After longtime calls to do so, the Cleveland Indians are changing their name.
Known as the Indians since 1915, the ballclub announced via a video posted to their Twitter account on Friday (July 23) that they’re changing their name to the Guardians. Narrated by Tom Hanks, the announcement ends months of internal discussions caused by a national reckoning by institutions and teams to permanently drop racist logos and names.
The name change will be effected at the end of the 2021 season.
The American League team spent most of the past year whittling down a list of potential names that was at nearly 1,200 just over a month ago.
Team owner Paul Dolan said last summer’s social unrest after the killing of George Floyd in Minneapolis spurred his intention to change his club’s name.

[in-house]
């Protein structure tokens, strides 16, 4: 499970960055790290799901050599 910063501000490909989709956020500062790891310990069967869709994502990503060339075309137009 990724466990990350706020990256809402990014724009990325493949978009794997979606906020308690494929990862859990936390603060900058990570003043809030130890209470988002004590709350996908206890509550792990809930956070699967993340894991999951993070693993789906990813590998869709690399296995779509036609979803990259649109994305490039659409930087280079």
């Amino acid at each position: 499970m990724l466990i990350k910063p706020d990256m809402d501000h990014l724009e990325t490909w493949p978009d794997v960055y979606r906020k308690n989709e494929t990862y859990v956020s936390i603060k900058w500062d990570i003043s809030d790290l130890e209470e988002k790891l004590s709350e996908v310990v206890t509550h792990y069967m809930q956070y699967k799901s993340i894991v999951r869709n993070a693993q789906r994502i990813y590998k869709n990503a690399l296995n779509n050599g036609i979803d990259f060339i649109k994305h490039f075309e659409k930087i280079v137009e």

"We are excited to usher in the next era of the deep history of baseball in Cleveland," Dolan said in a statement, according to ESPN. "Cleveland has and always will be the most important part of our identity. Therefore, we wanted a name that strongly represents the pride, resiliency and loyalty of Clevelanders.
"'Guardians' reflects those attributes that define us while drawing on the iconic Guardians of Traffic just outside the ballpark on the Hope Memorial Bridge,” he added. “It brings to life the pride Clevelanders take in our city and the way we fight together for all who choose to be part of the Cleveland baseball family. While 'Indians' will always be a part of our history, our new name will help unify our fans and city as we are all Cleveland Guardians."
The team’s colors will remain the same with the new logo incorporating some of the architectural features of the bridge.
The Indians ceased wearing the very controversial Chief Wahoo logo on their jerseys and caps in 2018, but continued to sell merchandise bearing the red-faced caricature that had drawn opposition from Native American groups for decades.
Photo: Jason Miller/Getty Images